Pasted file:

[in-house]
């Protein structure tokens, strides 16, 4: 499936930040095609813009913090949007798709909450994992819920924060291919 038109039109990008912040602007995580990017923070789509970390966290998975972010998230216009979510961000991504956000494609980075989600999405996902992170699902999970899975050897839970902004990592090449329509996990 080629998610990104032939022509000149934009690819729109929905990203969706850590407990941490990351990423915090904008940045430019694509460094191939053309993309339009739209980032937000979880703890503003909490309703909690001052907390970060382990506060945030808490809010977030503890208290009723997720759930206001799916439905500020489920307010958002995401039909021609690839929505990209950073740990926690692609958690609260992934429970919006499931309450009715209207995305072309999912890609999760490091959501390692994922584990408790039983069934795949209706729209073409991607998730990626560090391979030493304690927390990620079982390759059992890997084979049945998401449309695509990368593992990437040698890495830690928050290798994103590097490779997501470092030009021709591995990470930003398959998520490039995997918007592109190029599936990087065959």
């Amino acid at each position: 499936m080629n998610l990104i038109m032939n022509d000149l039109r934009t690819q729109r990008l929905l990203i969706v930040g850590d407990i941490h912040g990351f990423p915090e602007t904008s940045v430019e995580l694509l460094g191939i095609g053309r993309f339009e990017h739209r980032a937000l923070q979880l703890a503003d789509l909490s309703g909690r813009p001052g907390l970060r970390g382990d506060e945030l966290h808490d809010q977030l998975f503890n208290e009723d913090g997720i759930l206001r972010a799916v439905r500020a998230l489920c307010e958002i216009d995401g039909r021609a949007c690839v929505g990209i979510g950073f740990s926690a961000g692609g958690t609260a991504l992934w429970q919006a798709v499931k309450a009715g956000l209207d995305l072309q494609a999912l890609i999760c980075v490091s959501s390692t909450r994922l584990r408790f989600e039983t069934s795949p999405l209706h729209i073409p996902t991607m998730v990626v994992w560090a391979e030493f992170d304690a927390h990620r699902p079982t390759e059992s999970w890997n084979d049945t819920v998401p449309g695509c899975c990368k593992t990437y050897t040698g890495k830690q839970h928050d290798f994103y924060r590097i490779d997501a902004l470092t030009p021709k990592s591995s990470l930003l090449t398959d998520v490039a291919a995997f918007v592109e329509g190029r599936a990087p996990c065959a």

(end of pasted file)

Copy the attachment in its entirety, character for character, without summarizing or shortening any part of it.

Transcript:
[in-house]
């Protein structure tokens, strides 16, 4: 499936930040095609813009913090949007798709909450994992819920924060291919 038109039109990008912040602007995580990017923070789509970390966290998975972010998230216009979510961000991504956000494609980075989600999405996902992170699902999970899975050897839970902004990592090449329509996990 080629998610990104032939022509000149934009690819729109929905990203969706850590407990941490990351990423915090904008940045430019694509460094191939053309993309339009739209980032937000979880703890503003909490309703909690001052907390970060382990506060945030808490809010977030503890208290009723997720759930206001799916439905500020489920307010958002995401039909021609690839929505990209950073740990926690692609958690609260992934429970919006499931309450009715209207995305072309999912890609999760490091959501390692994922584990408790039983069934795949209706729209073409991607998730990626560090391979030493304690927390990620079982390759059992890997084979049945998401449309695509990368593992990437040698890495830690928050290798994103590097490779997501470092030009021709591995990470930003398959998520490039995997918007592109190029599936990087065959």
């Amino acid at each position: 499936m080629n998610l990104i038109m032939n022509d000149l039109r934009t690819q729109r990008l929905l990203i969706v930040g850590d407990i941490h912040g990351f990423p915090e602007t904008s940045v430019e995580l694509l460094g191939i095609g053309r993309f339009e990017h739209r980032a937000l923070q979880l703890a503003d789509l909490s309703g909690r813009p001052g907390l970060r970390g382990d506060e945030l966290h808490d809010q977030l998975f503890n208290e009723d913090g997720i759930l206001r972010a799916v439905r500020a998230l489920c307010e958002i216009d995401g039909r021609a949007c690839v929505g990209i979510g950073f740990s926690a961000g692609g958690t609260a991504l992934w429970q919006a798709v499931k309450a009715g956000l209207d995305l072309q494609a999912l890609i999760c980075v490091s959501s390692t909450r994922l584990r408790f989600e039983t069934s795949p999405l209706h729209i073409p996902t991607m998730v990626v994992w560090a391979e030493f992170d304690a927390h990620r699902p079982t390759e059992s999970w890997n084979d049945t819920v998401p449309g695509c899975c990368k593992t990437y050897t040698g890495k830690q839970h928050d290798f994103y924060r590097i490779d997501a902004l470092t030009p021709k990592s591995s990470l930003l090449t398959d998520v490039a291919a995997f918007v592109e329509g190029r599936a990087p996990c065959a």